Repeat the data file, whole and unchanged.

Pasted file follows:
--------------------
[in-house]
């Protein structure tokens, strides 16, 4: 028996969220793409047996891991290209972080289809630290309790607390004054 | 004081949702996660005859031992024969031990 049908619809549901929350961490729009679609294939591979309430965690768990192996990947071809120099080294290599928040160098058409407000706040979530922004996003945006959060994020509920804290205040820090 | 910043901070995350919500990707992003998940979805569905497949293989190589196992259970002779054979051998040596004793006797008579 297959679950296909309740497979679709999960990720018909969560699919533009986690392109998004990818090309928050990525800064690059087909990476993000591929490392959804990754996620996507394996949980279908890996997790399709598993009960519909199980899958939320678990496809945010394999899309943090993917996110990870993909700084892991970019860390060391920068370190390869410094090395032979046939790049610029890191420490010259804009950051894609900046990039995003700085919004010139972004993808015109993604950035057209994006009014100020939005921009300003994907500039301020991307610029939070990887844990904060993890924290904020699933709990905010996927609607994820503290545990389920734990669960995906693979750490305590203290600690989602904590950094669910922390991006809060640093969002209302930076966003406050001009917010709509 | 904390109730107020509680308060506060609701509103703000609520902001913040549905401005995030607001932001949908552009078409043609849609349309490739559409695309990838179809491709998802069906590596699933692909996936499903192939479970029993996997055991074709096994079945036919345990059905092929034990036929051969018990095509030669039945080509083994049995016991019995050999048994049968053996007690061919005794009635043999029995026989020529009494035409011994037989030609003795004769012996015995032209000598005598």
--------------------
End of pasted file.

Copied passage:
[in-house]
């Protein structure tokens, strides 16, 4: 028996969220793409047996891991290209972080289809630290309790607390004054 | 004081949702996660005859031992024969031990 049908619809549901929350961490729009679609294939591979309430965690768990192996990947071809120099080294290599928040160098058409407000706040979530922004996003945006959060994020509920804290205040820090 | 910043901070995350919500990707992003998940979805569905497949293989190589196992259970002779054979051998040596004793006797008579 297959679950296909309740497979679709999960990720018909969560699919533009986690392109998004990818090309928050990525800064690059087909990476993000591929490392959804990754996620996507394996949980279908890996997790399709598993009960519909199980899958939320678990496809945010394999899309943090993917996110990870993909700084892991970019860390060391920068370190390869410094090395032979046939790049610029890191420490010259804009950051894609900046990039995003700085919004010139972004993808015109993604950035057209994006009014100020939005921009300003994907500039301020991307610029939070990887844990904060993890924290904020699933709990905010996927609607994820503290545990389920734990669960995906693979750490305590203290600690989602904590950094669910922390991006809060640093969002209302930076966003406050001009917010709509 | 904390109730107020509680308060506060609701509103703000609520902001913040549905401005995030607001932001949908552009078409043609849609349309490739559409695309990838179809491709998802069906590596699933692909996936499903192939479970029993996997055991074709096994079945036919345990059905092929034990036929051969018990095509030669039945080509083994049995016991019995050999048994049968053996007690061919005794009635043999029995026989020529009494035409011994037989030609003795004769012996015995032209000598005598």